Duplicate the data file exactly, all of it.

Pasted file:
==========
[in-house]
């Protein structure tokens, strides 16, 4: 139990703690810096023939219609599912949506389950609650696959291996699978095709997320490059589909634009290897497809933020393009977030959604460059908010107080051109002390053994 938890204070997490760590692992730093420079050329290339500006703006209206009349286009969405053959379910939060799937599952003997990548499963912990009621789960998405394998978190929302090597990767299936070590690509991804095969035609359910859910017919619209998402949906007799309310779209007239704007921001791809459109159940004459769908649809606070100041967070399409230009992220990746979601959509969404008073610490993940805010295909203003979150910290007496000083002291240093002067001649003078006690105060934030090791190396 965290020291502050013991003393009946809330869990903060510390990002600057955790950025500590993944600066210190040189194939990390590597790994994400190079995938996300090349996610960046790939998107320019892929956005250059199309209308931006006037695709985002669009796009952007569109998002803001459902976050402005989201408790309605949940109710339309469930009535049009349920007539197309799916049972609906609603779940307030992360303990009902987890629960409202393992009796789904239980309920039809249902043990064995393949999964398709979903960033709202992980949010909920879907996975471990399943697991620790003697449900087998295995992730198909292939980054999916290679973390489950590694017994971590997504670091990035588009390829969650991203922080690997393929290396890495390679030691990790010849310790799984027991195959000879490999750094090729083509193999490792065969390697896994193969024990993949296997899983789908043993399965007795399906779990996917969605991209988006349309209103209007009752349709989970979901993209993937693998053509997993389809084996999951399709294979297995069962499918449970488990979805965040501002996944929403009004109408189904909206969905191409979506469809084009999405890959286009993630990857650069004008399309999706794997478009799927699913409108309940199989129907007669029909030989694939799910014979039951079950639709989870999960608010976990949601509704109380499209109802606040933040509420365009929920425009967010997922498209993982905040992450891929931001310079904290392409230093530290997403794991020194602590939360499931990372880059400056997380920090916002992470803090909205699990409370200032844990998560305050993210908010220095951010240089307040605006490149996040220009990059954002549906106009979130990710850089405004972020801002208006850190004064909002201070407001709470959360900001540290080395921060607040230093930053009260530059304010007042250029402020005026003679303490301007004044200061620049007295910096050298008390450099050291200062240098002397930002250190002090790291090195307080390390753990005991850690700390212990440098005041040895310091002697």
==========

[in-house]
């Protein structure tokens, strides 16, 4: 139990703690810096023939219609599912949506389950609650696959291996699978095709997320490059589909634009290897497809933020393009977030959604460059908010107080051109002390053994 938890204070997490760590692992730093420079050329290339500006703006209206009349286009969405053959379910939060799937599952003997990548499963912990009621789960998405394998978190929302090597990767299936070590690509991804095969035609359910859910017919619209998402949906007799309310779209007239704007921001791809459109159940004459769908649809606070100041967070399409230009992220990746979601959509969404008073610490993940805010295909203003979150910290007496000083002291240093002067001649003078006690105060934030090791190396 965290020291502050013991003393009946809330869990903060510390990002600057955790950025500590993944600066210190040189194939990390590597790994994400190079995938996300090349996610960046790939998107320019892929956005250059199309209308931006006037695709985002669009796009952007569109998002803001459902976050402005989201408790309605949940109710339309469930009535049009349920007539197309799916049972609906609603779940307030992360303990009902987890629960409202393992009796789904239980309920039809249902043990064995393949999964398709979903960033709202992980949010909920879907996975471990399943697991620790003697449900087998295995992730198909292939980054999916290679973390489950590694017994971590997504670091990035588009390829969650991203922080690997393929290396890495390679030691990790010849310790799984027991195959000879490999750094090729083509193999490792065969390697896994193969024990993949296997899983789908043993399965007795399906779990996917969605991209988006349309209103209007009752349709989970979901993209993937693998053509997993389809084996999951399709294979297995069962499918449970488990979805965040501002996944929403009004109408189904909206969905191409979506469809084009999405890959286009993630990857650069004008399309999706794997478009799927699913409108309940199989129907007669029909030989694939799910014979039951079950639709989870999960608010976990949601509704109380499209109802606040933040509420365009929920425009967010997922498209993982905040992450891929931001310079904290392409230093530290997403794991020194602590939360499931990372880059400056997380920090916002992470803090909205699990409370200032844990998560305050993210908010220095951010240089307040605006490149996040220009990059954002549906106009979130990710850089405004972020801002208006850190004064909002201070407001709470959360900001540290080395921060607040230093930053009260530059304010007042250029402020005026003679303490301007004044200061620049007295910096050298008390450099050291200062240098002397930002250190002090790291090195307080390390753990005991850690700390212990440098005041040895310091002697």